Can you create new art using somebody else’s art?
I think it is a pertinent question and one that the now closed exhibition, Itinerario P., at Galleria28 PdP, brought to the forefront. Franco and Matilde Cenci used Pino Pascali, his art and his era, to create new art. Partly in memory of Mr. Pascali but mostly to create art that honours a lost decade, the sixties.
That exhibition is just a point of departure for this blogpost, what I am about to say is not directed to them particularly, but is about art in general.
The simple answer to the question in the headline, is yes. The more complicated answer is yes, if you do it well enough. To be complete, this answer requires a dive into a far more difficult inquiry – what is art – and not least, what is good art? For how can you determine if something is done well if you have no parameters by which you can measure its quality?
I’ve thought about this since the vernissage of Itinerario P., and I decided I wanted to write about it. I would be very keen to learn what other people are thinking. For me it’s like this: I think art is energy, and the quality depends, in part, on how strong or how weak the energy it produces, is. It can be an energy that makes you want to throw up, literally, Damien Hirst comes to mind, or it can be energy that makes everything around you seize to exist and all that matter is the beauty of that piece of art you are engaged with. But it is energy that provokes something in you and, bottom line, that is what makes art into art.
Consequentially, nothing impedes you from creating such energy by using other people’s art – at least not as long as you pay them due respects for the sake of decency. After all, if you don’t manage to produce the energy, it’s like having written a biography even if you set out to write a novel.
But then there’s another element to the quality of art. The energy produced by art interacts with the feelings and emotions in the audience and its quality depends not only on how strong the energy is, but also what feelings and emotions it evokes Think of your feelings and emotions like strings inside you, much like the strings of a cello, spun from your head to your feet. In the front, you’ll find a myriad of light, easy to catch strings; these are feelings that are easy to get hold of. In the back, there are thicker, but hidden strings, these are the emotions that it is much more risky, and therefore much more provocative, to play on.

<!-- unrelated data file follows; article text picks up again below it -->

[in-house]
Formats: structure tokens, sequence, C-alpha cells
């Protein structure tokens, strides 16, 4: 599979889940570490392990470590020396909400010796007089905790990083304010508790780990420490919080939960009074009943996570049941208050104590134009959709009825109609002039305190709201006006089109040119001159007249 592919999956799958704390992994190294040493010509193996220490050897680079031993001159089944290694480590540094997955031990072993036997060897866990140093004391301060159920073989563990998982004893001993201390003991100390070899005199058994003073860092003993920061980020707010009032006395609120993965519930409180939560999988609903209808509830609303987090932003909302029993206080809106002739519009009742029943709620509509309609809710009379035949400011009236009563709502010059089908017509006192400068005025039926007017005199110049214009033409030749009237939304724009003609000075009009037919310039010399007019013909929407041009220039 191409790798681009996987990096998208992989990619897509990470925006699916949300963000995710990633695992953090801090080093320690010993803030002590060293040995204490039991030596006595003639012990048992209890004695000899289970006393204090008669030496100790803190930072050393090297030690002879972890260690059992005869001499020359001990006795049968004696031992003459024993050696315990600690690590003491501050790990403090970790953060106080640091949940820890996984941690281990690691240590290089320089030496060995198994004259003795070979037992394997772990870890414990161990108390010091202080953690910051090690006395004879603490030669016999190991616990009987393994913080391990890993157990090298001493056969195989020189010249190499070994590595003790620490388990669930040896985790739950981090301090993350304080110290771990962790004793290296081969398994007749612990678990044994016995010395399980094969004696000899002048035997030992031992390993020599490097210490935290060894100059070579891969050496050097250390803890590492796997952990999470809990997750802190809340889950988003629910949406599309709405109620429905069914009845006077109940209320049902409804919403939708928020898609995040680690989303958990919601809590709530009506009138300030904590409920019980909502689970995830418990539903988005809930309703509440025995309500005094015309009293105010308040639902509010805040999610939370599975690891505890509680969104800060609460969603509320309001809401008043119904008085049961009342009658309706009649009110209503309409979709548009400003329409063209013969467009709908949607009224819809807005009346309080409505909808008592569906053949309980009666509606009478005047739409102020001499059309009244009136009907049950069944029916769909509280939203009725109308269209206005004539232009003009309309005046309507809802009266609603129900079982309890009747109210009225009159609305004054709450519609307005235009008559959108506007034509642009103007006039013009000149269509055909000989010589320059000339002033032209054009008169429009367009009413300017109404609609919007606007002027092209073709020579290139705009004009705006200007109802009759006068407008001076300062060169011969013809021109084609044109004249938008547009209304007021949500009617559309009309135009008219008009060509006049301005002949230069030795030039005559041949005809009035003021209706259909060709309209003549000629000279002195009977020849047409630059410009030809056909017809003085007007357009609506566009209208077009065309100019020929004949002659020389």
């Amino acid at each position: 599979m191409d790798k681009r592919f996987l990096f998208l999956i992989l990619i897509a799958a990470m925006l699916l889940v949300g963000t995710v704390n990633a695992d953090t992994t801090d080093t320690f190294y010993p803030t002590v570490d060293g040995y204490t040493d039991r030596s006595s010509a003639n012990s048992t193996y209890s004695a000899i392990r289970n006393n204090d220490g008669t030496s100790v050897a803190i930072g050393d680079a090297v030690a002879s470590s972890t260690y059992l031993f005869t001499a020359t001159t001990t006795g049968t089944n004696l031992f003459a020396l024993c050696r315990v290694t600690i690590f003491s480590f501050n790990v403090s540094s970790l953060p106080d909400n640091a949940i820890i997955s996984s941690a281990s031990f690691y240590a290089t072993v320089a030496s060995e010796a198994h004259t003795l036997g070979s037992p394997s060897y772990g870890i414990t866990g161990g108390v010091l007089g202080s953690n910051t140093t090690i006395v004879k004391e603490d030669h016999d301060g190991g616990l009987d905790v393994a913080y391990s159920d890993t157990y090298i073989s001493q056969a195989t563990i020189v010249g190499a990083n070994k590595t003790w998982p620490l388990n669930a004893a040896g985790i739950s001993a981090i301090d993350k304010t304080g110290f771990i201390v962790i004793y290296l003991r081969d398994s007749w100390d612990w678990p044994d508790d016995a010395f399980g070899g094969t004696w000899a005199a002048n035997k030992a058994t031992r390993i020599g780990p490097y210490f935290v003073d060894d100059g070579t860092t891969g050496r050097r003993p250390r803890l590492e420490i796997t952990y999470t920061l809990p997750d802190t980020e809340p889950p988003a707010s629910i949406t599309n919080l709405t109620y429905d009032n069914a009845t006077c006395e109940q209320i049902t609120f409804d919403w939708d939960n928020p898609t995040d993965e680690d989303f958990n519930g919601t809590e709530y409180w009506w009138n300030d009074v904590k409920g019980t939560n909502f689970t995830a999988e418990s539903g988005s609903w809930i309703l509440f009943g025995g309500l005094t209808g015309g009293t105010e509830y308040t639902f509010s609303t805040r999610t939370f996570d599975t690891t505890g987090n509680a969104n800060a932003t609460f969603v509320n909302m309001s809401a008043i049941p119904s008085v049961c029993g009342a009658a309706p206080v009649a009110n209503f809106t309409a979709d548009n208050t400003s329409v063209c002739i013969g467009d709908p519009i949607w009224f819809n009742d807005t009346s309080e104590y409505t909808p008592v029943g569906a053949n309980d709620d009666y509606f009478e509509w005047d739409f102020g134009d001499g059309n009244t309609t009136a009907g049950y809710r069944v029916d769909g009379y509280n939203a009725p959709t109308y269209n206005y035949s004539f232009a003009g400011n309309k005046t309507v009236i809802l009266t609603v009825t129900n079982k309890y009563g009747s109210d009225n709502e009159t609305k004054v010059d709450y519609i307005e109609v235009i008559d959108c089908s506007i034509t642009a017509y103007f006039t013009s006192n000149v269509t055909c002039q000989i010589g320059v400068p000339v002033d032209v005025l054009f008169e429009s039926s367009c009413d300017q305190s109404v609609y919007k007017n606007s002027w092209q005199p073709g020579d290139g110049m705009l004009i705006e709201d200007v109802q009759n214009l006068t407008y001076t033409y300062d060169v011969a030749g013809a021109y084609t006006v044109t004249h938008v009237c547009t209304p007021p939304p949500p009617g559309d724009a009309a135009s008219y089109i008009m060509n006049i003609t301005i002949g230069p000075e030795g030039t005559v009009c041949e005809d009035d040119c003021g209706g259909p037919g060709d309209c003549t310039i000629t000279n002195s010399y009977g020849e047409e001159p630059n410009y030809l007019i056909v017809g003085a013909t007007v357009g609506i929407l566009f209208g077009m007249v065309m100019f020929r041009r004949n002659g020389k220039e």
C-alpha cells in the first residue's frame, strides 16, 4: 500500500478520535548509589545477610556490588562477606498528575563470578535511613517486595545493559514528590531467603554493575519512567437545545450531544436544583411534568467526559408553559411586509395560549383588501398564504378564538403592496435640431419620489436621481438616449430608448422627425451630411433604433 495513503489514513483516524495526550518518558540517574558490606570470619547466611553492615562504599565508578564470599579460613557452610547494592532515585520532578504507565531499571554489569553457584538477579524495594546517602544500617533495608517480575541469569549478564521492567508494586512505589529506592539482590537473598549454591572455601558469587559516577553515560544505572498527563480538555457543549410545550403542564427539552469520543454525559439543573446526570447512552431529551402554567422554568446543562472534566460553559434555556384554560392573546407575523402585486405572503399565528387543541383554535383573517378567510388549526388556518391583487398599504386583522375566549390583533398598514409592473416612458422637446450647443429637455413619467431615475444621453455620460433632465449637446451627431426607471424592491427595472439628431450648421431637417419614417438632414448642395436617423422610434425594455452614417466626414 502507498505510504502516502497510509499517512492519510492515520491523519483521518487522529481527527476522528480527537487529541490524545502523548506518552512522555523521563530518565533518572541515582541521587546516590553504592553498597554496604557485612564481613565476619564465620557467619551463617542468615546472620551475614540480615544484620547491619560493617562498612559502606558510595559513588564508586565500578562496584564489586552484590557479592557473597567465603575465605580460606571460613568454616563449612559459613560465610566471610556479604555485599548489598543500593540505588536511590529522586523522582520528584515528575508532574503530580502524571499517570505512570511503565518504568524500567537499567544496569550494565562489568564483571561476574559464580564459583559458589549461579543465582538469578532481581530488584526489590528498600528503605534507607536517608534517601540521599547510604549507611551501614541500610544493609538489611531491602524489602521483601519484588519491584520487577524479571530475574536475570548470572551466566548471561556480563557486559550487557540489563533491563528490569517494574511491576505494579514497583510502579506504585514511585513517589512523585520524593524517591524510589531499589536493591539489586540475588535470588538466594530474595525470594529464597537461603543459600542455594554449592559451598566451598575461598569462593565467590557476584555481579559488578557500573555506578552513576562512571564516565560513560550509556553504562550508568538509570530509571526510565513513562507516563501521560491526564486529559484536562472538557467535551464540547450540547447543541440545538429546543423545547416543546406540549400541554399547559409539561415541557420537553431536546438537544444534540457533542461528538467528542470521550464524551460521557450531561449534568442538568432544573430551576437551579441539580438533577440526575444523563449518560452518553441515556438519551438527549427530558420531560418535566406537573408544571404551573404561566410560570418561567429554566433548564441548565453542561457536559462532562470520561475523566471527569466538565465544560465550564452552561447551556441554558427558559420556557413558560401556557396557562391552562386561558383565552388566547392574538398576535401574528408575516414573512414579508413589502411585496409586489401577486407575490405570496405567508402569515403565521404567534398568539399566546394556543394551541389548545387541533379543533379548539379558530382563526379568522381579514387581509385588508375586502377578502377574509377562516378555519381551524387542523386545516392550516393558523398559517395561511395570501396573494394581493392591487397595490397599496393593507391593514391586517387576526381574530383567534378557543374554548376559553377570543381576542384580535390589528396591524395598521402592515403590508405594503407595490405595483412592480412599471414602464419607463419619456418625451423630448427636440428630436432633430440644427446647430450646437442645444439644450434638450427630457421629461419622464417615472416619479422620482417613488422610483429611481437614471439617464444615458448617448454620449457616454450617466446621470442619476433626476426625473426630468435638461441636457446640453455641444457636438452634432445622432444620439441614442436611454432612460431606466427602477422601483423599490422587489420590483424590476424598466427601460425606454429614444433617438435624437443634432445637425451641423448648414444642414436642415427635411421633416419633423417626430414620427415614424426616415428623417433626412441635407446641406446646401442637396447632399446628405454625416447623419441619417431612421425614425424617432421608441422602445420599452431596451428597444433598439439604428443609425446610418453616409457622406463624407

Black and white versus colour-photography is a good example of how this works in practice. It is much more difficult, I think, to make good, artistic colour photographs than it is to make black and white pictures. Black and white photos immediately invoke nostalgia, regardless of what the motive is, and nostalgia is a feeling. Colour photography, need to be more specific, more acute, more deliberately aiming at other feelings, if they are to be good Try it out. Go outside and take a colour photo with your mobile phone. Save it, then add a black and white (or sephia) filter and compare the latter to the original version. Doesn’t the colourless photos immediately hint at art, irrespective of what they are about or of?
Really good art needs to be innovative, and the spectrum of feelings we all carry inside of us, is what artists have to play on. Good artist play on a variety of them, they find the hidden tunes and strike unknown chords within us, while mediocre artists rely on the obvious ones.
So art is recyclable, but even if you take your inspiration from times past, or find it in other people’s work, what eventually matters, is your own capacity as an artist to play well on our emotional chords. That is what determines the quality of your art.